PBI-Honduras comments on the crises and structural causes that continue to put human rights defenders at risk

Published by Brent Patterson on

As of Tuesday morning, Hondurans continue to wait for the final results of Sunday’s election.

On November 29, PBI-Honduras tweeted: “It is important to maintain national and international attention until the end of the electoral count, taking into account historical antecedents. Honduras arrives at these elections with increased poverty, food insecurity and distrust in institutions.”

PBI-Honduras then shares this article that highlights:

As we await the final results of the elections in Honduras, one thing is clear: this moment is not only an electoral process, but also a convergence of the multiple crises that the country has faced since the coup d’état of 2009, and especially in the last four years since the post-electoral conflict of 2017.

According to the National Observatory of Violence, maintained by the National Autonomous University of Honduras, [political violence has resulted in] 68 deaths.

Political violence has a direct impact on human rights defenders.

From what was reported by the eight social organizations that have participated in preparatory workshops facilitated by PBI Honduras, in the week before the elections, all had seen an increase in the levels of violence against human rights defenders at key moments of the campaign.

Vulnerable communities, especially the LGTBI+ community, have seen a serious increase in their situation of risk, in the midst of a political campaign that questioned their fundamental rights.

Several sexual diversity organizations denounced a “hate speech” made by the outgoing president, Juan Orlando Hernández, on the occasion of the bicentennial of Honduran independence, in which he called “enemies of the homeland” to people who defend the rights of this community.

Just 10 days after the speech, Erika Tatiana, a trans woman from the department of Copán, in the mountainous west of the country, was stabbed to death in her apartment. CONADEH called for an investigation that “leads to the capture and prosecution of the material and intellectual authors of these hate crimes.”

Just three days before voting day, a women’s march in commemoration of the International Day for the Elimination of Violence against Women was heavily repressed by state forces, despite having been described as “peaceful” by the National Commissioner for Human Rights.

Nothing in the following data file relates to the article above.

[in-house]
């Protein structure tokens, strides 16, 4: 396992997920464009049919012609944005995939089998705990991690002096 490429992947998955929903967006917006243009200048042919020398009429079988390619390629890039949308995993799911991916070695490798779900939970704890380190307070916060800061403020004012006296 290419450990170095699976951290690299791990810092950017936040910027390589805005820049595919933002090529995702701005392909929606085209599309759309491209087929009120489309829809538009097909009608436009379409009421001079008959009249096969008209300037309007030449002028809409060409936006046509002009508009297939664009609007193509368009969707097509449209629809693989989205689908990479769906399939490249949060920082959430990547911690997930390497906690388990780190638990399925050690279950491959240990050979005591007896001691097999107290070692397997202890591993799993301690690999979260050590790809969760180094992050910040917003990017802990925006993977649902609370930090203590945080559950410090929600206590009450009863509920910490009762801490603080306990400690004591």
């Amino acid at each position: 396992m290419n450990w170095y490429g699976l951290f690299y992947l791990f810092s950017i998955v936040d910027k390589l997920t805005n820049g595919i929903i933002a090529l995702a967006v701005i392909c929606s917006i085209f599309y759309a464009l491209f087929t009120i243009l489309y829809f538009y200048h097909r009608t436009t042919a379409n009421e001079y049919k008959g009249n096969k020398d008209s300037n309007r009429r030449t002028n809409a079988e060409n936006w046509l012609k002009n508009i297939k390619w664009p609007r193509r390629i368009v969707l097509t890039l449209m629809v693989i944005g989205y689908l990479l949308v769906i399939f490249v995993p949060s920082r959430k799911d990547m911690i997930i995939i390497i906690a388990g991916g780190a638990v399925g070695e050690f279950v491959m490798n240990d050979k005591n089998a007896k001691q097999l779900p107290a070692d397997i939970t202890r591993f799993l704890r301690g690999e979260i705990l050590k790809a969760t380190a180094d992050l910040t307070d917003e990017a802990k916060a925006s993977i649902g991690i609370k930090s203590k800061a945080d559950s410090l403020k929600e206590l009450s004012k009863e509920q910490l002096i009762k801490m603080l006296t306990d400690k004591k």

This distrust increased even more in October, when the National Congress approved a series of reforms to the penal code during a week of national holidays.

The penalties for the crime of usurpation, frequently cited in cases of criminalization of defenders of land and territory, were aggravated, in addition to extending its application to seizures of public spaces and enabling eviction orders even without judicial control, thus limiting the rights to peaceful protest, to freedom of association, and freedom of expression, among others.

On November 28, almost 70% of the Honduran population decided to vote. Several incidents were recorded during the day: from ASOPODEHU, for example, they reported at least 7 attacks against journalists, of which 3 were committed by the National Electoral Center (CNE), 2 by military police, 1 by activists of the National Party and another by activists of the Liberal Party.

Regardless of the results of the final count, these crises and their structural causes will require a comprehensive and lasting response that supports and does not hinder the work of human rights defenders who are constantly fighting for a better future.

The full article by the Peace Brigades International-Honduras Project can be read in Spanish at Unas elecciones en medio de una crisis multiple.

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